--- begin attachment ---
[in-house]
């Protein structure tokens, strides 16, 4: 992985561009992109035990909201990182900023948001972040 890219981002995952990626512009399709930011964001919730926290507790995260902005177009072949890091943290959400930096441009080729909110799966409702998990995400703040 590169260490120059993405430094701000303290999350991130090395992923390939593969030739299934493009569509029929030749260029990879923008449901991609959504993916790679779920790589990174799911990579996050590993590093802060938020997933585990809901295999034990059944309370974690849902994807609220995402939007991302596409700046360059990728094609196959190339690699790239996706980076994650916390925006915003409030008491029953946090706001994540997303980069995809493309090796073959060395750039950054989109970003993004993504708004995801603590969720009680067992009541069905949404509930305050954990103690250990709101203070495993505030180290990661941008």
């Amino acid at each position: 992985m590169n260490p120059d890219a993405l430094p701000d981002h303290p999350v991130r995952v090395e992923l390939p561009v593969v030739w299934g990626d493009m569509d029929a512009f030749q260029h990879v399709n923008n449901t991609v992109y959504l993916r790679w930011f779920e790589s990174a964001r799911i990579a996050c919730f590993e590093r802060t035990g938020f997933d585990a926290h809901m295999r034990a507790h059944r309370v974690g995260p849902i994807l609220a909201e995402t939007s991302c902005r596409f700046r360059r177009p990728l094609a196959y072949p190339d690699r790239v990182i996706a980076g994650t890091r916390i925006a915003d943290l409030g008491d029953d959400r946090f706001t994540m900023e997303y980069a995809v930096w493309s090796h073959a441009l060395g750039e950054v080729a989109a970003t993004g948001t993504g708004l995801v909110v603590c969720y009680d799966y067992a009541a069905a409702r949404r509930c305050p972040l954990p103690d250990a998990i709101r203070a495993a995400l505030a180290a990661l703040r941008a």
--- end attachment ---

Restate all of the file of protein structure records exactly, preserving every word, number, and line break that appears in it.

[in-house]
């Protein structure tokens, strides 16, 4: 992985561009992109035990909201990182900023948001972040 890219981002995952990626512009399709930011964001919730926290507790995260902005177009072949890091943290959400930096441009080729909110799966409702998990995400703040 590169260490120059993405430094701000303290999350991130090395992923390939593969030739299934493009569509029929030749260029990879923008449901991609959504993916790679779920790589990174799911990579996050590993590093802060938020997933585990809901295999034990059944309370974690849902994807609220995402939007991302596409700046360059990728094609196959190339690699790239996706980076994650916390925006915003409030008491029953946090706001994540997303980069995809493309090796073959060395750039950054989109970003993004993504708004995801603590969720009680067992009541069905949404509930305050954990103690250990709101203070495993505030180290990661941008």
């Amino acid at each position: 992985m590169n260490p120059d890219a993405l430094p701000d981002h303290p999350v991130r995952v090395e992923l390939p561009v593969v030739w299934g990626d493009m569509d029929a512009f030749q260029h990879v399709n923008n449901t991609v992109y959504l993916r790679w930011f779920e790589s990174a964001r799911i990579a996050c919730f590993e590093r802060t035990g938020f997933d585990a926290h809901m295999r034990a507790h059944r309370v974690g995260p849902i994807l609220a909201e995402t939007s991302c902005r596409f700046r360059r177009p990728l094609a196959y072949p190339d690699r790239v990182i996706a980076g994650t890091r916390i925006a915003d943290l409030g008491d029953d959400r946090f706001t994540m900023e997303y980069a995809v930096w493309s090796h073959a441009l060395g750039e950054v080729a989109a970003t993004g948001t993504g708004l995801v909110v603590c969720y009680d799966y067992a009541a069905a409702r949404r509930c305050p972040l954990p103690d250990a998990i709101r203070a495993a995400l505030a180290a990661l703040r941008a």